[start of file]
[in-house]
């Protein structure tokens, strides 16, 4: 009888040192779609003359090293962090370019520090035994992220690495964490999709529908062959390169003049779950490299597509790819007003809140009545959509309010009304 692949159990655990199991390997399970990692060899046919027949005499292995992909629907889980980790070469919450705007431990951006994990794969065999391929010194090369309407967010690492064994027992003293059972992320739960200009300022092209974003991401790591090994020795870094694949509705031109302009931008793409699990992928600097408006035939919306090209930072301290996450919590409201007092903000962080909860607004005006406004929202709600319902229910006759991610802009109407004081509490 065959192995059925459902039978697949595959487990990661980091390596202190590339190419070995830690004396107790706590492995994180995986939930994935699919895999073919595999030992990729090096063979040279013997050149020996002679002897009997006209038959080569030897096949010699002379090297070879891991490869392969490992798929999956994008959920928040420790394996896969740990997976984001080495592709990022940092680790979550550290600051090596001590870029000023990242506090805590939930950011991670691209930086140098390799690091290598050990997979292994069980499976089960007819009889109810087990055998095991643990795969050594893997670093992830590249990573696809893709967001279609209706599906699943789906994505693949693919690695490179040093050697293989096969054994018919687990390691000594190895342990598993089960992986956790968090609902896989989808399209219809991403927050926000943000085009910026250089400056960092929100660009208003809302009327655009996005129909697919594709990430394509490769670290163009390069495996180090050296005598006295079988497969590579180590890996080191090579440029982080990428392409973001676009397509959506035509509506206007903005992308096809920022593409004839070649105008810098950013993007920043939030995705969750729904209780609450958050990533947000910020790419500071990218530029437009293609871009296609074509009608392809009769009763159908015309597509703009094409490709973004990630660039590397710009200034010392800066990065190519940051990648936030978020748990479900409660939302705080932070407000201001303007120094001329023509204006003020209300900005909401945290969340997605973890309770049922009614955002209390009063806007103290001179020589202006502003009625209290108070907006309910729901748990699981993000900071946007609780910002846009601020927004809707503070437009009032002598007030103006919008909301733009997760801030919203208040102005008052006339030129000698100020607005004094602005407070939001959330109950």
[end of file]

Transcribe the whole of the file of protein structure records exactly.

[in-house]
């Protein structure tokens, strides 16, 4: 009888040192779609003359090293962090370019520090035994992220690495964490999709529908062959390169003049779950490299597509790819007003809140009545959509309010009304 692949159990655990199991390997399970990692060899046919027949005499292995992909629907889980980790070469919450705007431990951006994990794969065999391929010194090369309407967010690492064994027992003293059972992320739960200009300022092209974003991401790591090994020795870094694949509705031109302009931008793409699990992928600097408006035939919306090209930072301290996450919590409201007092903000962080909860607004005006406004929202709600319902229910006759991610802009109407004081509490 065959192995059925459902039978697949595959487990990661980091390596202190590339190419070995830690004396107790706590492995994180995986939930994935699919895999073919595999030992990729090096063979040279013997050149020996002679002897009997006209038959080569030897096949010699002379090297070879891991490869392969490992798929999956994008959920928040420790394996896969740990997976984001080495592709990022940092680790979550550290600051090596001590870029000023990242506090805590939930950011991670691209930086140098390799690091290598050990997979292994069980499976089960007819009889109810087990055998095991643990795969050594893997670093992830590249990573696809893709967001279609209706599906699943789906994505693949693919690695490179040093050697293989096969054994018919687990390691000594190895342990598993089960992986956790968090609902896989989808399209219809991403927050926000943000085009910026250089400056960092929100660009208003809302009327655009996005129909697919594709990430394509490769670290163009390069495996180090050296005598006295079988497969590579180590890996080191090579440029982080990428392409973001676009397509959506035509509506206007903005992308096809920022593409004839070649105008810098950013993007920043939030995705969750729904209780609450958050990533947000910020790419500071990218530029437009293609871009296609074509009608392809009769009763159908015309597509703009094409490709973004990630660039590397710009200034010392800066990065190519940051990648936030978020748990479900409660939302705080932070407000201001303007120094001329023509204006003020209300900005909401945290969340997605973890309770049922009614955002209390009063806007103290001179020589202006502003009625209290108070907006309910729901748990699981993000900071946007609780910002846009601020927004809707503070437009009032002598007030103006919008909301733009997760801030919203208040102005008052006339030129000698100020607005004094602005407070939001959330109950």